Links between food and sleep
How well do you sleep?
We posed this question to our keto community earlier this month and learned that two-thirds of active Senza users sleep just ok, or worse. This is a cause for concern.
Sleep is one of the most important pillars of human health. It affects our energy levels, mood, metabolic health, immune system strength, weight loss progress, brain function, and more. So why are so many of us unable to get a good night’s rest?
Many lifestyle factors play a role, but the food we eat certainly is a big one. For this edition of Fix the Food, we take a closer look at the key drivers of sleep quality and outline some of the steps we can take to improve it.
Common causes of poor sleep
Some of these root causes are well understood by scientists - others, not so much. Which ones ring true for you?
Exposure to artificial blue light in the evening from household lighting, TVs, computers, and phones
Overstimulation during the day, which elevates stress levels and keeps the mind spinning long past bedtime
Excessive consumption of caffeine, sugar, and alcohol which causes restlessness at night
Eating big meals close to bedtime
Out of balance hormones
Lack of essential vitamins and minerals including vitamin A, vitamin C, B vitamins, and magnesium
Sleep aids that could be causing side effects and don’t actually promote the kind of sleep your body needs
Exposure to EMFs (electric and magnetic forces) from power lines, appliances, cell networks, wifi, and bluetooth technology
Room temperatures that are too warm, and lights shining or flashing in the room during sleep hours
Consequences of poor sleep
The body isn’t just resting during sleep. “It’s performing so many important functions that are essential to detoxification, brain health, recovery and hormonal balance,” say the authors of The Sleeping Brain: Harnessing the Power of the Glymphatic System through Lifestyle Choices.
Ignoring the body’s need for sleep leads to serious problems. For example: “The consequences of disruption to the circadian system and sleep include myriad metabolic ramifications, some of which may be compounded by adverse effects on dietary choices,” according to the authors of this study.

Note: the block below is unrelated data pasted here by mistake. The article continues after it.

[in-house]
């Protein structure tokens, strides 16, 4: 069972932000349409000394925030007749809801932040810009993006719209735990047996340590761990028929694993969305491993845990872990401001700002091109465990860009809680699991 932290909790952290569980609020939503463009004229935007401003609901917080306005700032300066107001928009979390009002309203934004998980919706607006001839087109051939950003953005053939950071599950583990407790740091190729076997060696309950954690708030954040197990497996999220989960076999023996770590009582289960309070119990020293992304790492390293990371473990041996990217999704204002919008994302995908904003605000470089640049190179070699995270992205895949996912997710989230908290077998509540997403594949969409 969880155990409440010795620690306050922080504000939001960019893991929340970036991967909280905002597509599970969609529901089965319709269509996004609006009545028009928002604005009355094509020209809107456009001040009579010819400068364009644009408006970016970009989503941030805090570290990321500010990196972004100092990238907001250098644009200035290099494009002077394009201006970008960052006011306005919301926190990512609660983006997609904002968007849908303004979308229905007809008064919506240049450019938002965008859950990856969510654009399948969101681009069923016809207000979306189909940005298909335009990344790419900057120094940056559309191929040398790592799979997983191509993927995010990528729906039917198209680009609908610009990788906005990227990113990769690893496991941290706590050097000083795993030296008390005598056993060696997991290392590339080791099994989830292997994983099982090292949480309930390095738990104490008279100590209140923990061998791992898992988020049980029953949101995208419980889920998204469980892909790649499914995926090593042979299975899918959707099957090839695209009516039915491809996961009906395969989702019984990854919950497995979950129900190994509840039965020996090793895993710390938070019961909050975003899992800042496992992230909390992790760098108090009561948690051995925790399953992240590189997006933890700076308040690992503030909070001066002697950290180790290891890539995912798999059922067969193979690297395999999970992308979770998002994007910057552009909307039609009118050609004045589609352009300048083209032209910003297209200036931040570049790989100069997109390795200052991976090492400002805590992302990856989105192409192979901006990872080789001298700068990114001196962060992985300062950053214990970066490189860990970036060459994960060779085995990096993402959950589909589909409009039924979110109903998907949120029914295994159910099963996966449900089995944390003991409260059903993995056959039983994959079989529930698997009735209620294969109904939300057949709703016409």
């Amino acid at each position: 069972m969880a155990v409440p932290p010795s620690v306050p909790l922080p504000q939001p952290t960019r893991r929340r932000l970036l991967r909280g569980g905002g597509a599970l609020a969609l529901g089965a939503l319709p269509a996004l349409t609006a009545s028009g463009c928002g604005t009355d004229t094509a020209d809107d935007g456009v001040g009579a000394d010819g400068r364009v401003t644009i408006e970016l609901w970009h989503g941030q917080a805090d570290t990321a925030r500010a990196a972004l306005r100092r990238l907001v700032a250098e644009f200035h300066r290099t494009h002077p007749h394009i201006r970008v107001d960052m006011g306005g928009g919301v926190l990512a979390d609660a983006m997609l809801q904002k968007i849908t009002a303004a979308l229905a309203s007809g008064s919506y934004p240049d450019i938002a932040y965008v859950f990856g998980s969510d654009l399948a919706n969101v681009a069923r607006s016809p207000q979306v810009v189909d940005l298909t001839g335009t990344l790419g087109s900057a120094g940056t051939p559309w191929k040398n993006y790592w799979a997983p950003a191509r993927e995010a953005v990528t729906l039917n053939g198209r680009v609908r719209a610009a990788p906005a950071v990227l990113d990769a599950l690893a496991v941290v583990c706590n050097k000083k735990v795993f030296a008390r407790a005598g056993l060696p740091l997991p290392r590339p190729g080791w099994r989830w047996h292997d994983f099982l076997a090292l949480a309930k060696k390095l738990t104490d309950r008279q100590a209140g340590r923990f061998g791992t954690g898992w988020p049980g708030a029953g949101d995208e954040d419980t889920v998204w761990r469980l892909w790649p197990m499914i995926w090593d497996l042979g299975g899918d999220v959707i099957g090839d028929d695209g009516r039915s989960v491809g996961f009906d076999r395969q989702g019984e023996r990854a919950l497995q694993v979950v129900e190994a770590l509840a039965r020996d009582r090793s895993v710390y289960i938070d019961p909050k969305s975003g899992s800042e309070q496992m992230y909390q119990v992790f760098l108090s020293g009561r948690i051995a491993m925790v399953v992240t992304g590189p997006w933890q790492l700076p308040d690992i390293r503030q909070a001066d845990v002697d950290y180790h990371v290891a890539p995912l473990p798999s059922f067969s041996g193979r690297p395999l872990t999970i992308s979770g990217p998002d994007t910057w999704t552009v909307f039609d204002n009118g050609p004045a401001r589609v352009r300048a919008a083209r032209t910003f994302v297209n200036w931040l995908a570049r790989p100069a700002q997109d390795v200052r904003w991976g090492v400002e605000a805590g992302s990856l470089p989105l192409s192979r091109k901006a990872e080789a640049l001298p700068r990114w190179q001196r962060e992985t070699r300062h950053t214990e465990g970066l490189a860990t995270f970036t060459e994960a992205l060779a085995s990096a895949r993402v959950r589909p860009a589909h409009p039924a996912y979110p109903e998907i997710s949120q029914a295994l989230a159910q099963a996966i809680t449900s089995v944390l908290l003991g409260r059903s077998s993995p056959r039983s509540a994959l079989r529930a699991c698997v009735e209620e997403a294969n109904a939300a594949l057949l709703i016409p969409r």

Moreover, circadian rhythm is now understood to be a regulator of gastrointestinal health and dysfunction. Care to go even deeper? Read how hormones that influence glucose regulation and appetite control are influenced by sleep.
Even once you’re motivated to solve the problem and have identified the main culprits, sleep routines can be especially difficult to change. People get used to operating on poor sleep and don’t know how much better they can function with a real night’s rest.
Sleep scientist Matthew Walker makes a compelling case for fixing your sleep routine in his 2017 book Why We Sleep. Or you can enroll in his masterclass, The Science of Better Sleep. At a minimum, take a few minutes to watch his 2019 TED Talk, Sleep is your superpower.
So what does quality a healthy sleep routine look like in practice?
During the day
As the saying goes, a good night’s sleep starts first thing in the morning. Keep your circadian rhythm aligned with your day and get outside for at least 15 minutes within 2 hours of waking up.
Finish any caffeine consumption by noon. (Note, caffeine stays in the system for 12+ hours.)
Incorporate some gentle movement during the day, like walking, stretching, or yoga.
Add a short practice of silence to your daily routine. It can be journaling, enjoying quiet time on walk, meditation, or a moment of gratitude.
During the evening
Turn down artificial lights in the evening hours and turn off lights that aren’t needed.
Use blue light dimmers and dark mode on screens when you need to use them in the evening hours.
Turn off all screens and finish eating at least 2 hours before sleep.
Wear blue-blocker glasses before bedtime.
Set a bedtime routine to wind down, like reading, journaling, or listening to relaxing music. Many smartphones have an option to set a sleep schedule, with reminders when it’s time to settle down for the night.
Use natural supplements with caution: magnesium, melatonin, and CBD supplements can help when you’re establishing a new sleep protocol, but always be aware of possible side effects and avoid taking them long-term.
During sleep hours
Keep the thermostat set at 60-67 degrees.
Make the room completely dark with blackout curtains and eye masks.
Keep pets out of your sleeping space.
Try a white noise machine to muffle noise from outside.
Try mouth taping to help with snoring and encourage nose breathing.
Tracking your sleep can be a powerful incentive for fixing it. Get an Oura ring if it’s in your budget, a smart watch with a sleep tracker, or you can manually log sleep hours in your Senza journal (when the Overview mode is enabled).
Changing what you eat can make a big difference in sleep quality; and getting better sleep improves digestion and nutrient absorption. If it isn’t already, sleep should be a top priority in your lifestyle health protocol.
Learn more about the role of sleep
Tips for potential sleep hygiene, from the Sleep Foundation